D-Day (destruction day) for the old house was February 15, 2010. Mother nature produced weather that was befitting of saying good bye. It was gloomy, foggy, and it was snowing. Caroline was able to be with me (Colleen was busy with Vet school in Madison). We shed some tears as we took a final walk through the house...now missing windows doors, piping, sinks, and furniture. There were large holes in the walls. The remains of the blinds on the windows that were left were hanging askew. Snow had drifted through the open windows and onto the floors. We rescued a cherished poetry book of Rory's called the Vagabound's House that somehow got left behind. So many memories, so many stories those walls held.
Our good friend and neighbor, Mary Wrasse, was there too. Mary was the first neighbor to come over when we first moved in, casserole in hand, and with a big smile on her face. She acted as a grandmotherly figure to Caroline and Colleen as they grew up. They often went over there after school where she would have cookies ready for them. Eventually, her daughter and son in law, Katie and Pat Grasley, purchased her house, tore it down and rebuilt a beautiful home. When we needed to warm up during the tear down process, we went over to the Grasley home.
As we waited for things to happen, Mary laughingly told stories of the original owner of our house. The bay our house was situated on is named after the owner. It is called Streich's Bay. The Streich brothers lived out on the point of the land sticking out from the bay, until one winter, after an argument, Chuck Streich got mad and moved his house across the ice to its present location. It started out as a small cottage, and grew as the years went by. There are the remains of old wooden wagon wheels lining the south side of our property. This was the business of the Streich family. They made wagon wheels. Chuck Streich used them to mark the property line. After the Streich family, a a couple of other families, in their turn, moved in. One of them added the large garage and grew worms in there...worms that were sent to places like UW Madison that used them in experiments. We moved into the property during August of 1990. We had moved from the Chicago area. We had rented a house there, unable to find a property that we could afford. We considered it a near miracle to be able to buy a home on a lake on 3/4 of acre for about $94,000. We did a lot of work to the old house, too, while we were there, but I was ready for a transformation.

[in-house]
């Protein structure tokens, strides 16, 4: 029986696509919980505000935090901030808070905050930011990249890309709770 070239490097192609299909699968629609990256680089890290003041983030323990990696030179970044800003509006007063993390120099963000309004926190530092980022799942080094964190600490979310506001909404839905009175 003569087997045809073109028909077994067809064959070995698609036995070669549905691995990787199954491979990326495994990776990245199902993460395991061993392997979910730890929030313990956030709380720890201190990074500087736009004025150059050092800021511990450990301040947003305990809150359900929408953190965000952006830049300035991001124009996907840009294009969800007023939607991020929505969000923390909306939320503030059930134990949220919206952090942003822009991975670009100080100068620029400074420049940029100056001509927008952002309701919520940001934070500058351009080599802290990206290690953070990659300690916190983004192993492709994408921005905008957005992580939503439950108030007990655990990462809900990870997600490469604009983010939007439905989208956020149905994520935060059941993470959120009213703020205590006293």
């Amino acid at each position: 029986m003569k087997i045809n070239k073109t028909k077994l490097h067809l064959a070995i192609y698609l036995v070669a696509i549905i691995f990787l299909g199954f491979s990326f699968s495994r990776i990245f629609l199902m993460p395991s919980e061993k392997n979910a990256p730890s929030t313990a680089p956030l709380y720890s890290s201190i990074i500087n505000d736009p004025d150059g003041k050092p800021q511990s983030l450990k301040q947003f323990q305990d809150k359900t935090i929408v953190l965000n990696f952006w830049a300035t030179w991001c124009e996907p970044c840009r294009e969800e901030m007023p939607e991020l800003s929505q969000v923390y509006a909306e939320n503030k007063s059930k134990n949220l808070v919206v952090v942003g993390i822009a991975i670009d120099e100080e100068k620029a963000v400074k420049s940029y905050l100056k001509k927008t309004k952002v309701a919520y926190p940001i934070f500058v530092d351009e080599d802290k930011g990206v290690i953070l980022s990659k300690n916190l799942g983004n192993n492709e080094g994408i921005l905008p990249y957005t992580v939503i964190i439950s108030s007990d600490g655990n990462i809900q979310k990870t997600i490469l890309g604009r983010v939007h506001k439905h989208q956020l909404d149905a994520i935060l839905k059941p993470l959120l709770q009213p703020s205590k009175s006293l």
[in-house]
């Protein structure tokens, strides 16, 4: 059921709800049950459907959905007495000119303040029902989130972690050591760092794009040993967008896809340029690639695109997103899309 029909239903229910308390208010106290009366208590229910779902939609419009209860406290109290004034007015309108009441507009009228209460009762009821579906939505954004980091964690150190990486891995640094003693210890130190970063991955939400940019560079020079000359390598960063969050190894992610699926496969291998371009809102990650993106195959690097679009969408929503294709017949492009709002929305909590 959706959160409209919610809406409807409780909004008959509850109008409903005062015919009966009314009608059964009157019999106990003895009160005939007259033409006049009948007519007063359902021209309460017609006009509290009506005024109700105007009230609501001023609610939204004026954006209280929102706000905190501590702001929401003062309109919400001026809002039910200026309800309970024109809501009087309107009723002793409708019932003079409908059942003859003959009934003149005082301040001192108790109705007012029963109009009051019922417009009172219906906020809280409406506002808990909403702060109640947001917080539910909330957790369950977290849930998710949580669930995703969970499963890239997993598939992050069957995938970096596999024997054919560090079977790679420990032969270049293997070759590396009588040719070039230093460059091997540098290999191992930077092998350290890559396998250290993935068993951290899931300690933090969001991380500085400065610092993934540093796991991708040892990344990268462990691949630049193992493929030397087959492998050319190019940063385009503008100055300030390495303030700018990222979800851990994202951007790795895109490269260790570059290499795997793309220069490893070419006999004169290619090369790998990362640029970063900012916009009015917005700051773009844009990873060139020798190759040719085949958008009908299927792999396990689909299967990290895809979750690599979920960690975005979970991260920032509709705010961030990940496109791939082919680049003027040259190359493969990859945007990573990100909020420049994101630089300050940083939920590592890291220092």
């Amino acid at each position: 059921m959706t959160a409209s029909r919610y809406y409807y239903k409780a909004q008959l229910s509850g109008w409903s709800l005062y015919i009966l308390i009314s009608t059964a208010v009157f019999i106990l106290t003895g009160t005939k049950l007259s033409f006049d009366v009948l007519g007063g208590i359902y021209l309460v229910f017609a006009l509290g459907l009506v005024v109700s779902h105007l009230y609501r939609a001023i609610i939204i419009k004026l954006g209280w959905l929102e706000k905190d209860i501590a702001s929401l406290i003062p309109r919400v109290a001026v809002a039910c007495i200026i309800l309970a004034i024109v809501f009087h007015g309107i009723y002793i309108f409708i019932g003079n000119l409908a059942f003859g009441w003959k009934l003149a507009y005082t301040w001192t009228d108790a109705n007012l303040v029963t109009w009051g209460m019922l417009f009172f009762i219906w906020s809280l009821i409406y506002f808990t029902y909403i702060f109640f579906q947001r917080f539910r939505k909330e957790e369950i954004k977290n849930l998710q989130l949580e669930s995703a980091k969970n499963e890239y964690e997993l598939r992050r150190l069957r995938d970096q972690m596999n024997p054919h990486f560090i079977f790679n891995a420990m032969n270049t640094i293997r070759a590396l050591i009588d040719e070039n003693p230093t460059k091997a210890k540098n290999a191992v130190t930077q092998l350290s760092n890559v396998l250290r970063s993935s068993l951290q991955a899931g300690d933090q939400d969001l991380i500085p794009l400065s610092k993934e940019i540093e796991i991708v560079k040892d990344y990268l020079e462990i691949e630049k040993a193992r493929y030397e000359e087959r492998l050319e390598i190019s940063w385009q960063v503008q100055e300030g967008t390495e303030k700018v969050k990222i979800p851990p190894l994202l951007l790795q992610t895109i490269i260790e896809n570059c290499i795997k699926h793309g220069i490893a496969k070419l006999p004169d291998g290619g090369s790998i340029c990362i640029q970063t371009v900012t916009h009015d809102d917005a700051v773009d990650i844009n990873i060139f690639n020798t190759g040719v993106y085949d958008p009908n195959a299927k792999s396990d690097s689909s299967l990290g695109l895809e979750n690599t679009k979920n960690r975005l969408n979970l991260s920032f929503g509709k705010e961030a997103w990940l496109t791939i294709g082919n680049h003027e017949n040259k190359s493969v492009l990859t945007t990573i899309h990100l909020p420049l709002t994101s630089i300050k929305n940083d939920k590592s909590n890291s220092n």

With the Grasley's home as an example of what can be done when you build new, Caroline and I said good bye to the old house. Jamey and his crew did their final preparations. This included Jamey's making a hole in the roof and pulling out an old trough, probably close to 100 years old. He said it looked like the roof had been flat at one time and they used the trough to collect rain water. When it came time to add the current roof, for some reason they just build over the trough rather than remove it. This is what we had seen when we would peek up into our attic--we were never quite sure what it was, but now it came out into the daylight, the first time in many, many years. I plan to save the trough, and will probably use it to collect rainwater again. I also made them save some of the foundation stone and will use it in some landscaping.
|Old wagon wheel along the property line from the original ownersof the property, the Streich family|
|Jamey is up on the roof, taking the old trough out of of the attic after sawing a hole in the roof|
|The landfill sorts out anything that can be recycled. All the wood gets chipped.|
|Back to square one|